1. Hone in on what appeals. Pick paint colors that you love. If a color makes you happy, you'll love how it looks in any room. Unsure of your color preferences? Post inspirational items (magazine, catalog, and calendar pages, picture postcards, panoramic photos, and fabric swatches) that delight your eye on a board. Review the board to find a common color thread. Regard that color as your starting point.
2. Spy on the neighbors. Take your hue cue from a paint color used in an adjacent space. Carry that color into the space you're painting to create pleasing room-to-room flow. Vary the color's intensity, placement, and dominant or supporting role to create a standout design that still blends with the whole. For example, if one room has orange sherbet walls, choose an orange hue two or three shades lighter to use on the ceiling of the room you're working on.
3. Don't overlook elephants in the room. Fireplaces, cabinets, flooring, appliances, and surfaces contribute blocks of color that you'll need to take into account when selecting paint colors. Choose paint colors with undertones that match the golden, red, orange, or gray undertone's in a room's wood finishes. Select paint colors that mirror a marble's veining, enhance stainless-steel appliances, or complement brickwork's colorations.
4. Take a turn around the color wheel. Select colors that fall next to each other to fashion easy-on-the-eye analogous schemes. Choose colors opposite each other on the wheel to shape high-impact complementary palettes. Or, pick one color and layer in varying shades of that paint color to quietly compile a monochromatic design. Determine whether your primary hue reads cool or warm and whether it is active, passive, or neutral; weigh these qualities when you choose accent colors and paint sheens.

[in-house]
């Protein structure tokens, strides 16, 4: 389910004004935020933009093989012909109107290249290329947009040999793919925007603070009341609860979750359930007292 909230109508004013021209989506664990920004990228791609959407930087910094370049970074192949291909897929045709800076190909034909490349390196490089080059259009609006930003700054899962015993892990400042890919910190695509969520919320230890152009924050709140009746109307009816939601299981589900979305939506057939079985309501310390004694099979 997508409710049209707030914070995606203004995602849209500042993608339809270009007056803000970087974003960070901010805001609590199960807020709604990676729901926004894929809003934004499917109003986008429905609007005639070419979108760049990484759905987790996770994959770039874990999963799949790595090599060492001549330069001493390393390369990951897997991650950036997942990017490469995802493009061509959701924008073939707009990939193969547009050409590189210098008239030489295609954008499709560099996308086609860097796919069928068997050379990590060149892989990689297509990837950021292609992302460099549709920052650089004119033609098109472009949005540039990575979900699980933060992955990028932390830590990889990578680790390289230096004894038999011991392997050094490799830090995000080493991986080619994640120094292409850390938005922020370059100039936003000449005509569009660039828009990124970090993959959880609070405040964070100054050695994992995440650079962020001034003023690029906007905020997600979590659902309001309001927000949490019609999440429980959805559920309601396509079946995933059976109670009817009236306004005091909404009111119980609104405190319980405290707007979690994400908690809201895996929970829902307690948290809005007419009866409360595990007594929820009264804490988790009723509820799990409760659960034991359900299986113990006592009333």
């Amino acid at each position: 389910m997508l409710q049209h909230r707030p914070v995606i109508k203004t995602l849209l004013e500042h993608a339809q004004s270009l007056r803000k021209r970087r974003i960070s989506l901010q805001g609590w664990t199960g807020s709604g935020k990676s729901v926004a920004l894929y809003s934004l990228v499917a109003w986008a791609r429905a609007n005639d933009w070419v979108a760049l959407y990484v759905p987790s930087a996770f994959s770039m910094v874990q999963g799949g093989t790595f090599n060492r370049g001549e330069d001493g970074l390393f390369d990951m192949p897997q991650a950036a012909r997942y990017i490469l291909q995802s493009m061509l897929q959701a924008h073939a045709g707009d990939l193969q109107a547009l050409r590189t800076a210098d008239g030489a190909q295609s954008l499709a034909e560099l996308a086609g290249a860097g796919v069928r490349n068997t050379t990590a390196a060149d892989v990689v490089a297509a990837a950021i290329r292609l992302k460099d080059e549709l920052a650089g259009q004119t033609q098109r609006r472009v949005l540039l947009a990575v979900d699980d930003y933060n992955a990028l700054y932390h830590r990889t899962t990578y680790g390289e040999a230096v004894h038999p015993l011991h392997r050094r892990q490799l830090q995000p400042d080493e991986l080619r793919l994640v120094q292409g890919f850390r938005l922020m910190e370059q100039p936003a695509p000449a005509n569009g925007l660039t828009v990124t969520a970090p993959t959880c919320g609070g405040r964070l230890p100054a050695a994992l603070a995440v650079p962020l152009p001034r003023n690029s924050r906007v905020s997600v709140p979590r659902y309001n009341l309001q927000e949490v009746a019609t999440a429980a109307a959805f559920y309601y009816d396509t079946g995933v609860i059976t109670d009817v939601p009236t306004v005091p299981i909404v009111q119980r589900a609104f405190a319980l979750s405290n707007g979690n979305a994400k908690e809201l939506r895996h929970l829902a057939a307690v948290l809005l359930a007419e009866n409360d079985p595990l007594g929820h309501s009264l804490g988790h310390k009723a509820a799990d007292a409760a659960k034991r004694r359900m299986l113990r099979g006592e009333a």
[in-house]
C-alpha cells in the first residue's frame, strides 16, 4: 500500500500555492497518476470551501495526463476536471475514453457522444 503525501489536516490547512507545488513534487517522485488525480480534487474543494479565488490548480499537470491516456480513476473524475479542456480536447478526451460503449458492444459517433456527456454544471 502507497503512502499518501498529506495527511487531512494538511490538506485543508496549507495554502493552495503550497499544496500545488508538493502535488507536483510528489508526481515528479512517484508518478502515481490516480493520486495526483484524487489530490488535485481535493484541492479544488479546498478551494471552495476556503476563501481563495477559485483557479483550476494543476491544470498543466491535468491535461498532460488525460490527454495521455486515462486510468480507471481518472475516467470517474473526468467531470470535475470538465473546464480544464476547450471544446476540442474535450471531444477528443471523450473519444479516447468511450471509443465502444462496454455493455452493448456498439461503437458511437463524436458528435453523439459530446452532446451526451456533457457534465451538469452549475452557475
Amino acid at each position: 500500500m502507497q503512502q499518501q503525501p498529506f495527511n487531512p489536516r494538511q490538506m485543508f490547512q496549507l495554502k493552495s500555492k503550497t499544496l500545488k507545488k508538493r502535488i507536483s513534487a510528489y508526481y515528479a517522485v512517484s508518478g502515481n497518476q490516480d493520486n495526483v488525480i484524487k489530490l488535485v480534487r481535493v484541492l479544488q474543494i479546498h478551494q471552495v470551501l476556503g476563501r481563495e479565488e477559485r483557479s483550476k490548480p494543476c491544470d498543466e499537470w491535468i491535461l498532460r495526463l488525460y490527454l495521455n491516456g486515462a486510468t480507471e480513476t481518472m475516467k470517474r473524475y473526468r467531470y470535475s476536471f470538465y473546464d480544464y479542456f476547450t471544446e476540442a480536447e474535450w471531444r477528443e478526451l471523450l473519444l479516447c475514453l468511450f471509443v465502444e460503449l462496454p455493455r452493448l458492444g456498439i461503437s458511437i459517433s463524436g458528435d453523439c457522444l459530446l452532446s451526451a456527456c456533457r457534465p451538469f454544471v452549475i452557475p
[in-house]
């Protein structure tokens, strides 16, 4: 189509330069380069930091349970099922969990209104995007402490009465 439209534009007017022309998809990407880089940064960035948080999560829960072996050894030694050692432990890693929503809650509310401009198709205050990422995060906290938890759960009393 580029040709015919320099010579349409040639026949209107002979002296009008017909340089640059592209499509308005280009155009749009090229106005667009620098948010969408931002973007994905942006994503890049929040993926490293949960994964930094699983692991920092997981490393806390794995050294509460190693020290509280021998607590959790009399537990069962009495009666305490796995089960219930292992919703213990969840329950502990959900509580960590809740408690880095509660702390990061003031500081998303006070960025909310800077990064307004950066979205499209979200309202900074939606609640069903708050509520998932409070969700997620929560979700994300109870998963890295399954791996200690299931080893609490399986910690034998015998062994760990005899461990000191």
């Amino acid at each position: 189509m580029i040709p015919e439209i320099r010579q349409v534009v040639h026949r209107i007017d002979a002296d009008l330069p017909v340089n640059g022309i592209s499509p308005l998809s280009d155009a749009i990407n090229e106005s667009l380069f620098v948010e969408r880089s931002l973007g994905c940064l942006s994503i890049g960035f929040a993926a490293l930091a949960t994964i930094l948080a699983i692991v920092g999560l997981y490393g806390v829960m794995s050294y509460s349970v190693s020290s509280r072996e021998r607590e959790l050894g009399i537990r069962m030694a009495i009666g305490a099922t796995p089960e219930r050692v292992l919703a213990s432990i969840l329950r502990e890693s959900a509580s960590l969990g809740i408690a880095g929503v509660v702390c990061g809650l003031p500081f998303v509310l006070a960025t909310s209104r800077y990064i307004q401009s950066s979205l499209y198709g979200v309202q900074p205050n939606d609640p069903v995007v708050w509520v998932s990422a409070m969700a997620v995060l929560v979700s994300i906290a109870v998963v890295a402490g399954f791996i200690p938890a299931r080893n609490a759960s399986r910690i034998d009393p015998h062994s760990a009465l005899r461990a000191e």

5. Flip through fan decks. Use fan decks when you're choosing different paint colors and want them to share a tonal range. Thinking of red walls and cream trim? Pick a red hue and a cream shade that share the same position on their specific color cards; matching hues that fall in the center of the card is a nearly fail-safe option.
6. Make a plan using paint chip strips. Use the lightest, darkest, and center colors on one paint card as your painting palette; place the palest tone on the ceiling and/or trim, the darkest on walls (or on a focal point wall), and the midtone on wainscots and architectural elements you want to emphasize.
7. Go high tech. Utilize paint manufacturer's online color selection tools and color design programs that let you upload a photo of a room or use a supplied image that you can "paint" with different colors until you get a look you love.
Check out our color tool, My Color Finder, to simplify paint color selection. Click here to get started with the free tool.
8. Sample a palette. Once you've narrowed your paint color choices to two or three, bring them into the space via sample boards. Buy sample-size containers of each color. Paint each hue and its accent color on a 1x1-foot piece of poster board. Check the boards against the room's furniture, fabrics, surfaces, and artworks to see which color pair or pairs complement your belongings best.
9. Consider appearance. As you're narrowing down your choices, also buy a paint sample that's a shade or two lighter than your contenders. Paint colors will appear more intense and darker once they've dried. If you see a color that you like, but prefer it in a lighter shade, you can't just add white. Instead, ask store staff to blend the paint using 1/2 or 1/4 of the selected color's formula.
10. Run final tests. Buy a sample of the paint color you like best and paint a 2x2-foot square on the wall. Leave all the furnishings in the room, as other colors, patterns, and textures will affect how the paint color appears. Check how the color looks under natural and artificial light and at varying times of the day over the course of several days. Repeat the testing process until you settle on a paint color that perfectly suits your purposes.